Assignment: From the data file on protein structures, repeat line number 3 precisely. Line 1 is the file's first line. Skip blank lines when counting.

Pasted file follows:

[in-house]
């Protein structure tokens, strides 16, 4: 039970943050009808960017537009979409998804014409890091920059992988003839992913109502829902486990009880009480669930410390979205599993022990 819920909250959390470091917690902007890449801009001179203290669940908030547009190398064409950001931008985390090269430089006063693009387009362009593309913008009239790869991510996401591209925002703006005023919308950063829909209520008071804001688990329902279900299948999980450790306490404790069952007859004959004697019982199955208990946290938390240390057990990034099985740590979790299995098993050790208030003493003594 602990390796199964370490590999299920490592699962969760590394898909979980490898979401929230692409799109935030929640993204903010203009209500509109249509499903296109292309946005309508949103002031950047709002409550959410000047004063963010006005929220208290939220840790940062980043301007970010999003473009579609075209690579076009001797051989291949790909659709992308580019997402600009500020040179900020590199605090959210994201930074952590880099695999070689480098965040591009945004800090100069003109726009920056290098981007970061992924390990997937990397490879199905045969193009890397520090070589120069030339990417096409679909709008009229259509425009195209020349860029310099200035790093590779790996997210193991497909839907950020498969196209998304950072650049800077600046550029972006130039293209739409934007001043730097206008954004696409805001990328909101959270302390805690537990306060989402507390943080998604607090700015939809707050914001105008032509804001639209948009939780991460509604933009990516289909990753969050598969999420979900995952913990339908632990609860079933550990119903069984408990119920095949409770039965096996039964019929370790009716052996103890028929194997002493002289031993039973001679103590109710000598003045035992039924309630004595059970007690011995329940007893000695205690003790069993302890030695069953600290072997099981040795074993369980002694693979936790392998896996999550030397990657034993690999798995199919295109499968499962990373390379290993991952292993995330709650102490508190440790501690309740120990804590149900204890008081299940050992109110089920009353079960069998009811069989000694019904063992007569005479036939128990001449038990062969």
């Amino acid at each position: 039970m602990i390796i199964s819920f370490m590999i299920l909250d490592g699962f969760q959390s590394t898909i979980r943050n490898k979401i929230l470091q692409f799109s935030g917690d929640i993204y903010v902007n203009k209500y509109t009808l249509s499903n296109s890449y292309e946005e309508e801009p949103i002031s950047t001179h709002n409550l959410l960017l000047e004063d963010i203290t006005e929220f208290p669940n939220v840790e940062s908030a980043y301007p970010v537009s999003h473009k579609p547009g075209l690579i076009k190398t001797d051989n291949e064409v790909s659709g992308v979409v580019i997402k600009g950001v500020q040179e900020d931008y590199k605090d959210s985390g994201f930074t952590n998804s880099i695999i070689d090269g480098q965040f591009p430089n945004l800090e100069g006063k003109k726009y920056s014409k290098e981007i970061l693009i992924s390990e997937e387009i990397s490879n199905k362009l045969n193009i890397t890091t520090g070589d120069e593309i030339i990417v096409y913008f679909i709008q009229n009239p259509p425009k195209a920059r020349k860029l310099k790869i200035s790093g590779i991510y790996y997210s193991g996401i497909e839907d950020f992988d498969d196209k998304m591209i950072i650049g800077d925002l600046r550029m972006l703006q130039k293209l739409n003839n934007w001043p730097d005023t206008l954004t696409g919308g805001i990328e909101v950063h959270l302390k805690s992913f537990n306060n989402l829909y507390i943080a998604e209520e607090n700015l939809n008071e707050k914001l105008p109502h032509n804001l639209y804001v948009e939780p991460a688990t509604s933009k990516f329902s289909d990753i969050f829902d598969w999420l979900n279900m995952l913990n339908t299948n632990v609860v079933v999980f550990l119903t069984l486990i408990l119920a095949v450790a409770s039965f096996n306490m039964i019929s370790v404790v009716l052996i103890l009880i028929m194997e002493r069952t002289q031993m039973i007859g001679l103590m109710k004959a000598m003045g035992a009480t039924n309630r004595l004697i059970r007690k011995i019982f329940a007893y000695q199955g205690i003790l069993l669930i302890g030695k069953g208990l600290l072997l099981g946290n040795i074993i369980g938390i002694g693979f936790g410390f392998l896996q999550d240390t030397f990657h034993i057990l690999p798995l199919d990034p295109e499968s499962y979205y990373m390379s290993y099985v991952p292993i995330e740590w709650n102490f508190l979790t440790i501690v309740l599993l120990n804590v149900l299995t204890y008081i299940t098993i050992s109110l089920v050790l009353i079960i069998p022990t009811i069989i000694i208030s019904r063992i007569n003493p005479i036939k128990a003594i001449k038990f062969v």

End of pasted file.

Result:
């Amino acid at each position: 039970m602990i390796i199964s819920f370490m590999i299920l909250d490592g699962f969760q959390s590394t898909i979980r943050n490898k979401i929230l470091q692409f799109s935030g917690d929640i993204y903010v902007n203009k209500y509109t009808l249509s499903n296109s890449y292309e946005e309508e801009p949103i002031s950047t001179h709002n409550l959410l960017l000047e004063d963010i203290t006005e929220f208290p669940n939220v840790e940062s908030a980043y301007p970010v537009s999003h473009k579609p547009g075209l690579i076009k190398t001797d051989n291949e064409v790909s659709g992308v979409v580019i997402k600009g950001v500020q040179e900020d931008y590199k605090d959210s985390g994201f930074t952590n998804s880099i695999i070689d090269g480098q965040f591009p430089n945004l800090e100069g006063k003109k726009y920056s014409k290098e981007i970061l693009i992924s390990e997937e387009i990397s490879n199905k362009l045969n193009i890397t890091t520090g070589d120069e593309i030339i990417v096409y913008f679909i709008q009229n009239p259509p425009k195209a920059r020349k860029l310099k790869i200035s790093g590779i991510y790996y997210s193991g996401i497909e839907d950020f992988d498969d196209k998304m591209i950072i650049g800077d925002l600046r550029m972006l703006q130039k293209l739409n003839n934007w001043p730097d005023t206008l954004t696409g919308g805001i990328e909101v950063h959270l302390k805690s992913f537990n306060n989402l829909y507390i943080a998604e209520e607090n700015l939809n008071e707050k914001l105008p109502h032509n804001l639209y804001v948009e939780p991460a688990t509604s933009k990516f329902s289909d990753i969050f829902d598969w999420l979900n279900m995952l913990n339908t299948n632990v609860v079933v999980f550990l119903t069984l486990i408990l119920a095949v450790a409770s039965f096996n306490m039964i019929s370790v404790v009716l052996i103890l009880i028929m194997e002493r069952t002289q031993m039973i007859g001679l103590m109710k004959a000598m003045g035992a009480t039924n309630r004595l004697i059970r007690k011995i019982f329940a007893y000695q199955g205690i003790l069993l669930i302890g030695k069953g208990l600290l072997l099981g946290n040795i074993i369980g938390i002694g693979f936790g410390f392998l896996q999550d240390t030397f990657h034993i057990l690999p798995l199919d990034p295109e499968s499962y979205y990373m390379s290993y099985v991952p292993i995330e740590w709650n102490f508190l979790t440790i501690v309740l599993l120990n804590v149900l299995t204890y008081i299940t098993i050992s109110l089920v050790l009353i079960i069998p022990t009811i069989i000694i208030s019904r063992i007569n003493p005479i036939k128990a003594i001449k038990f062969v």